06/13/04 — Mosquito spraying in Goldsboro

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Mosquito spraying in Goldsboro

By Barbara Arntsen
Published in News on June 13, 2004 2:07 AM

Just before daybreak, a truck rolls slowly through a quiet neighborhood, disappearing in the mist of fog following in its wake.

Only the loud familiar roaring of the motor identifies the truck as one of Goldsboro's mosquito spraying vehicles.

Weather permitting, the city sprays twice a day, five days a week, between April and September.

"Sometimes we have to start spraying in late March and we may go into September," said Chief Building Inspector Ed Cianfarra. "It depends on the weather."

The inspection department is in charge of the mosquito spraying program within the city limits, something Cianfarra says is usually handled in other cities through maintenance or a specially designated department.

"I'm the only building inspector in the state that's in charge of the mosquito spraying program," he said. Cianfarra is licensed to buy the chemical used for spraying, and then two trained part-time employees drive the trucks.

There's a pre-set amount of chemicals released into the neighborhoods. Cianfarra said that the machines and the trucks were calibrated by the state to make sure they're not spraying too much or too little.

By 8:30 a.m., the spraying for the morning is almost over, to resume in the early evening hours.

Cruising through a wooded neighborhood, Cianfarra points behind the truck at the fog drifting to one side.

"You have to pay attention to the wind drift," he said. "That's how you know which areas have been covered, and which ones you still need to cover."

The mosquitoes must be flying to be hit and killed by the spray. Cianfarra says that the insects don't fly when the temperature is over 90 degrees.

"The spray we're using is a contact killer," Cianfarra explains. "So the fog, as it drifts will bump into the mosquito. The fine droplets land on leaves, but it won't kill the mosquito later. That makes it safe for people, vegetables and animals."

The city uses an odorless, colorless chemical called Bio-Mist to destroy the insect population.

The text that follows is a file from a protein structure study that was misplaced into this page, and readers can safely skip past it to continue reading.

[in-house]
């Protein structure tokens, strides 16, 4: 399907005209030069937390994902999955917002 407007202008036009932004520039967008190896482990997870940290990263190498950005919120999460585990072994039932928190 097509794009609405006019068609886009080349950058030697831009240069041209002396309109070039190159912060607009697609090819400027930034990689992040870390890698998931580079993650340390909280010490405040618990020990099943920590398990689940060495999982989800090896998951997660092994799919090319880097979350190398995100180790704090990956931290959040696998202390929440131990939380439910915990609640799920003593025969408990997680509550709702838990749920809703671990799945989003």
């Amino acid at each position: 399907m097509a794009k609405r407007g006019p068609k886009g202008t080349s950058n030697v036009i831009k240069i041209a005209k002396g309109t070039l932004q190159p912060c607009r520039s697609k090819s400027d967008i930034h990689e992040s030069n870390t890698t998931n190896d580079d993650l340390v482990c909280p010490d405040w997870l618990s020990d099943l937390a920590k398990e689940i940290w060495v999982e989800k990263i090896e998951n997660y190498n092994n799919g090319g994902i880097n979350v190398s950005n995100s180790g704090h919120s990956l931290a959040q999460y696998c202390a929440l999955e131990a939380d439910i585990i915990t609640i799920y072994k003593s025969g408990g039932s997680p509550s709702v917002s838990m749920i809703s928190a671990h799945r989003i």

"We stopped using Malathion a few years ago because people complained about the odor," Cianfarra said.

People allergic to Bio-Mist can call the city Inspection Department at 580-4346.

"If they're allergic, we won't spray within two blocks of their home," Cianfarra said. "But generally we've found that less people are allergic to Bio-Mist because it's a less offensive chemical."

Spraying is also out when it's windy, or if it rains.

"We can't spray when it rains," Cianfarra explains. "We can't even spray when it's drizzling because the fog from the spray dissipates too quickly and doesn't work."

Keeping the city's mosquito population under control is difficult, even when there's no wind, rain or excessively high temperatures.

"The trucks can't go above 10 to 12 miles per hour when they're spraying," Cianfarra said. "So you don't get a whole of streets per day, even when the weather is perfect."

The entire city is sprayed about one and a half times a week, Cianfarra said.

Mosquitoes have always been a problem during the warmer months, but with the fear of West Nile virus, people are viewing them as more than just a nuisance. The virus is known to spread to people by infected mosquitoes.

Mosquitoes become infected by feeding on infected birds. Although most people bitten by a West Nile-carrying mosquito will not become noticeably ill, some will develop flu-like symptoms and possibly encephalitis, a sometimes fatal or disabling brain infection.

Besides spraying the city streets, Cianfarra said, his department also puts special tablets in large pools of stagnant water.

Water left behind after days of rain can turn many areas into prime breeding grounds for mosquitoes.

"Anywhere there is a pond of standing water, we throw in the tablets," he said. "My employees are taking the tablets with them when they go out, so if they see standing water they can take care of it right away."

The tablet, which is only effective in standing water, stops the mosquito egg from developing.

"It deforms the mosquito," he said. The tablet is not harmful to other animals.

Cianfarra said that people could cut down on the mosquito population by getting rid of containers full of stagnant water.

"A bird bath, tires, or even that little cup underneath a plant, are all breeding grounds for mosquitoes," he said. "A mosquito can lay up to 5,000 eggs a week."

Changing the water in plant dishes or bird baths is a deterrent to the bug's reproductive cycle.

"Change the water, that helps," he said. "If it's not flowing water, you'll produce mosquitoes."

Another way homeowners can reduce the mosquito population is by cutting down weeds beside the house foundation and in their yards, and mowing the lawn regularly.

To further reduce adult mosquitoes harboring in vegetation, insecticides may be applied to the lower limbs of shade trees, shrubs and other vegetation.

Cianfarra said the state is predicting an extremely heavy mosquito season, because of the mild winter.

"If a mosquito lays eggs in a puddle, and then the puddle dries up, those eggs are still there," he explains. "If that area gets rain again and water pools in the same area, the eggs will hatch. Mosquito eggs can lay dormant for up to five years."

Cianfarra says that the biggest complaint from citizens, regarding the mosquito spraying program, is that the city doesn't spray enough.

"But many people don't even know when we spray because they're either asleep, still at work, or have their televisions on and can't hear us," he said.